Landlord Accreditation:

The London Rental Standard (LRS), which was a voluntary scheme introduced by the then Mayor of London, Boris Johnson back in 2014, is set to close down. Despite all the effort that went into developing, promoting and administering the scheme, the new Mayor, Sadiq Khan has dropped it.

The scheme was supported by the landlord associations and the local authorities. The then Mayor’s vision of accrediting all residential landlords in London, working closely with the Mayor’s office in developing the London Rental Standard (LRS), aimed to drive improvements in property standards in the capital.

One year after its introduction over 14,100 landlords had voluntarily agreed to the LRS code of practice, including things such as a written rental agreement, protected deposit, and reasonable notice of access, minimum times for emergency and urgent repairs and property conditions that comply with legal requirements. But the Mayor wanted 100,000 of London’s 300,000 landlords to have agreed to the LRS by the following year, but it seems the target was being missed by a wide margin, perhaps through lack of promotion?

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The scheme developed a voluntary set of minimum standards that the Mayor expected from landlords, managing agents and letting agents that operate in London’s private rented sector. The aim of the London Rental Standard was to provide training and qualification schemes, appraise rental properties and generally raise professional standards in the capital’s private rented sector by providing a consistent standard of accreditation to consumers and a vehicle for increasing the number of accredited landlords and agents.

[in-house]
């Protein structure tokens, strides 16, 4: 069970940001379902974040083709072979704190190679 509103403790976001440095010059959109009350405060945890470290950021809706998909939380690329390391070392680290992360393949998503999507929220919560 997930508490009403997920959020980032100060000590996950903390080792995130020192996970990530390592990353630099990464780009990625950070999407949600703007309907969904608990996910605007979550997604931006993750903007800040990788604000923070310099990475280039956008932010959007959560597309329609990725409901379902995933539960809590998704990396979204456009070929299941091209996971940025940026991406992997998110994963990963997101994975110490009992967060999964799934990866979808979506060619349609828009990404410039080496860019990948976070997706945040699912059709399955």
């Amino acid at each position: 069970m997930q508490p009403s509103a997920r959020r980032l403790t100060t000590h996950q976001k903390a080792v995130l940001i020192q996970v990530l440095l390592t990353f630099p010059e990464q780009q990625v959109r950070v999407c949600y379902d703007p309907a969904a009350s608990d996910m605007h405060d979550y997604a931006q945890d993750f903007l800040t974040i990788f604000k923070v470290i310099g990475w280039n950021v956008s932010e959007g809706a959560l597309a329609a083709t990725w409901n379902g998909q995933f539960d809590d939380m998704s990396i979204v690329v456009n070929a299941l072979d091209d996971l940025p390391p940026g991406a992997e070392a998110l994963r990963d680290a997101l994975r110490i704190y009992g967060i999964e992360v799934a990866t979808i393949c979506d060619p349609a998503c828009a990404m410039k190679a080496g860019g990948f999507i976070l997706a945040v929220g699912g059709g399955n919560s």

However, the new mayor of London, Sadiq Khan has now announced a new proposal to instead introduce a database of rogue agents and landlords.

In a letter to ARLA Propertymark Chief Executive David Cox, the Mayor of London announced that the scheme is to be scrapped, saying:

“Although many letting agents became accredited to the LRS, these agents were predominantly already affiliated to professional bodies, suggesting the scheme had minimal impact in raising standards amongst the worst letting agents and landlords. As a result the current administration feels that there would be limited value in continuing to dedicate scarce GLA resources to this project.”

ARLA says that,

“While ARLA Propertymark members signed up and complied with the scheme in vast numbers, ultimately lack of awareness about the scheme among residents in London, along with its voluntary nature limited its ability to provide regulatory oversight to the private rented sector.

“Propertymark continues to campaign for mandatory regulation of the lettings industry combined with appropriately resourced enforcement in order to tackle rogue landlords and letting agents and poor housing standards.”

The LRS website has been taken down by the Greater London Authority and the Mayor has ordered that members of the scheme remove reference to LRS and destroy all materials bearing the LRS badge by 26 July 2017, this includes websites, stationery and promotional materials.

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